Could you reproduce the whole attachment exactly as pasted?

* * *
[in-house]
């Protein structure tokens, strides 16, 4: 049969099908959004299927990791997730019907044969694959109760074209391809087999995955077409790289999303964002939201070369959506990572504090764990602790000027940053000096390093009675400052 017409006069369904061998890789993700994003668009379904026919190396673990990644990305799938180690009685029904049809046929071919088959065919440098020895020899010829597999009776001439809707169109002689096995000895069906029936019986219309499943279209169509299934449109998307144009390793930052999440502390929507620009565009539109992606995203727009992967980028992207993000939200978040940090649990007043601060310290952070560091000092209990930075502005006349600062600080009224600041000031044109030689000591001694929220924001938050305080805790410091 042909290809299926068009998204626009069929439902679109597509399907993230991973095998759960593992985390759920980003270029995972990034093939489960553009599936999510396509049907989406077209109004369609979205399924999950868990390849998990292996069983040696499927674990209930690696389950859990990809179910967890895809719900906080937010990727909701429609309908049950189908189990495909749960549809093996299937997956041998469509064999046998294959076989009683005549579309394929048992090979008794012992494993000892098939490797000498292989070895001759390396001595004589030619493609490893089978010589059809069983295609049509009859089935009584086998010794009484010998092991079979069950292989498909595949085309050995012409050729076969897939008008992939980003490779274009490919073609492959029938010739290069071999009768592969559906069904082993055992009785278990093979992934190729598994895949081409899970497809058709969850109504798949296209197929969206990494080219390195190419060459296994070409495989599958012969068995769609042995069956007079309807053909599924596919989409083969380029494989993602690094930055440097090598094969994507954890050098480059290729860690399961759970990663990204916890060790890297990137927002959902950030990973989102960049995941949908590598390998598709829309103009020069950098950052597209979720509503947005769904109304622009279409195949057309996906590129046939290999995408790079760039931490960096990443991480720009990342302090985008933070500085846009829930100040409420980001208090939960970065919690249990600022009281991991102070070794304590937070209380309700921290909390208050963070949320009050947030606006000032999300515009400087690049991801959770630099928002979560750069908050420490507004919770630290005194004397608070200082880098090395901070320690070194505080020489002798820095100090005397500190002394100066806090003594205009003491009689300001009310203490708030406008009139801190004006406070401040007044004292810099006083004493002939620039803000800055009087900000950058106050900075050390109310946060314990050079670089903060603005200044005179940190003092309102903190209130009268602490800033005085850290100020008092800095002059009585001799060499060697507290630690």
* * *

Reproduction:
[in-house]
């Protein structure tokens, strides 16, 4: 049969099908959004299927990791997730019907044969694959109760074209391809087999995955077409790289999303964002939201070369959506990572504090764990602790000027940053000096390093009675400052 017409006069369904061998890789993700994003668009379904026919190396673990990644990305799938180690009685029904049809046929071919088959065919440098020895020899010829597999009776001439809707169109002689096995000895069906029936019986219309499943279209169509299934449109998307144009390793930052999440502390929507620009565009539109992606995203727009992967980028992207993000939200978040940090649990007043601060310290952070560091000092209990930075502005006349600062600080009224600041000031044109030689000591001694929220924001938050305080805790410091 042909290809299926068009998204626009069929439902679109597509399907993230991973095998759960593992985390759920980003270029995972990034093939489960553009599936999510396509049907989406077209109004369609979205399924999950868990390849998990292996069983040696499927674990209930690696389950859990990809179910967890895809719900906080937010990727909701429609309908049950189908189990495909749960549809093996299937997956041998469509064999046998294959076989009683005549579309394929048992090979008794012992494993000892098939490797000498292989070895001759390396001595004589030619493609490893089978010589059809069983295609049509009859089935009584086998010794009484010998092991079979069950292989498909595949085309050995012409050729076969897939008008992939980003490779274009490919073609492959029938010739290069071999009768592969559906069904082993055992009785278990093979992934190729598994895949081409899970497809058709969850109504798949296209197929969206990494080219390195190419060459296994070409495989599958012969068995769609042995069956007079309807053909599924596919989409083969380029494989993602690094930055440097090598094969994507954890050098480059290729860690399961759970990663990204916890060790890297990137927002959902950030990973989102960049995941949908590598390998598709829309103009020069950098950052597209979720509503947005769904109304622009279409195949057309996906590129046939290999995408790079760039931490960096990443991480720009990342302090985008933070500085846009829930100040409420980001208090939960970065919690249990600022009281991991102070070794304590937070209380309700921290909390208050963070949320009050947030606006000032999300515009400087690049991801959770630099928002979560750069908050420490507004919770630290005194004397608070200082880098090395901070320690070194505080020489002798820095100090005397500190002394100066806090003594205009003491009689300001009310203490708030406008009139801190004006406070401040007044004292810099006083004493002939620039803000800055009087900000950058106050900075050390109310946060314990050079670089903060603005200044005179940190003092309102903190209130009268602490800033005085850290100020008092800095002059009585001799060499060697507290630690």